lakers_unique_dates_times_subset$date <- as.Date(lakers_unique_dates_times_subset$date, 
    "%Y%m%d")
dates_times <- paste(lakers_unique_dates_times_subset$date, lakers_unique_dates_times_subset$time)
type_posixct <- as.POSIXct(dates_times)
type_posixct
## [1] "2008-10-28 12:00:00 GMT" "2008-10-29 12:00:00 GMT"
## [3] "2008-11-01 12:00:00 GMT" "2008-11-05 12:00:00 GMT"
## [5] "2008-11-09 12:00:00 GMT"

Step 3- Defining a vector where date-time formats are the same

Consider the following arbitrary vector of date-times, in which all the date-times are in the format %d %B %Y %H:%M:%S. This has been assigned to the variable dates_same_format. It should be noted that the letters “d, B, Y, H, M, S” represent days, months (in unabbreviated character format), years,hours, minutes and seconds respectively. For a table of the different date component forms that can be used, see Working with Dates in R.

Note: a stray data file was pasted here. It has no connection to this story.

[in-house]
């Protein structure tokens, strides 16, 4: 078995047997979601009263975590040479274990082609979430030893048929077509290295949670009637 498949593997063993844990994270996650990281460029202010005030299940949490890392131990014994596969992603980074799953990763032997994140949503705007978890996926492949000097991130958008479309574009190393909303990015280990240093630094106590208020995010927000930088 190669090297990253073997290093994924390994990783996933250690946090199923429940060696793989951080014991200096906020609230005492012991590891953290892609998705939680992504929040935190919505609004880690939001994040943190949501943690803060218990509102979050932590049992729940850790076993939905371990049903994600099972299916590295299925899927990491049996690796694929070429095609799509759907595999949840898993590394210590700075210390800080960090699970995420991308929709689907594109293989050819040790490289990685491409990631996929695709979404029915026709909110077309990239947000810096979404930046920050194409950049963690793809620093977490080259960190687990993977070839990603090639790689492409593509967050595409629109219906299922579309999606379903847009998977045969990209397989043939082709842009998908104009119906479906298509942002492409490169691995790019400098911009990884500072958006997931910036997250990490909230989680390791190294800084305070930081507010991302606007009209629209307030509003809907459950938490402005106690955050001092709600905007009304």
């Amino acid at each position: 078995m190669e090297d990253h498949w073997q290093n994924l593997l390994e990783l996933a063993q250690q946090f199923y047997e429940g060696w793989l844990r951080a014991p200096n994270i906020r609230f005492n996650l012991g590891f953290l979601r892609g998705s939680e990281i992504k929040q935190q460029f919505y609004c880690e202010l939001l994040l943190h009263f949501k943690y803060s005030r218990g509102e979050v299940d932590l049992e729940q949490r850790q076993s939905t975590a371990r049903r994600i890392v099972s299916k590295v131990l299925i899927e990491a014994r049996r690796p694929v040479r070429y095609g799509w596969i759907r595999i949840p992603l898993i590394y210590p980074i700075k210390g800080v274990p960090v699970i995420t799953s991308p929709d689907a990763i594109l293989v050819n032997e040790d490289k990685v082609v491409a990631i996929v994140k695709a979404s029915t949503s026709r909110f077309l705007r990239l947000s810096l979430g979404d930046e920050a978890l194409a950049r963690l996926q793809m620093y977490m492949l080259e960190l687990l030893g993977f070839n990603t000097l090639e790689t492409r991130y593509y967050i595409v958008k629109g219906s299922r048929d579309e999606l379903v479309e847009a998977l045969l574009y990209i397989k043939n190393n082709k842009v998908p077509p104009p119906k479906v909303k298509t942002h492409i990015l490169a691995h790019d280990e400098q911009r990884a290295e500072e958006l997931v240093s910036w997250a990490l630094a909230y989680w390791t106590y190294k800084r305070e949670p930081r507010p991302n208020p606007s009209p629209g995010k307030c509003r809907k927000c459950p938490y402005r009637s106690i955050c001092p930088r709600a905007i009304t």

dates_same_format <- c("18 November 1990 13:05:00", "24 July 1954 14:30:00", 
    "26 June 1987 08:25:00", "25 May 1957 18:50:00", "7 March 2008 23:15:00")
dates_same_format
## [1] "18 November 1990 13:05:00" "24 July 1954 14:30:00"    
## [3] "26 June 1987 08:25:00"     "25 May 1957 18:50:00"     
## [5] "7 March 2008 23:15:00"

To define this vector as a date-time object of class POSIXct, apply the as.POSIXct() function with the correct format of the input specified:

dates_same_format <- as.POSIXct(dates_same_format, format = "%d %B %Y %H:%M:%S")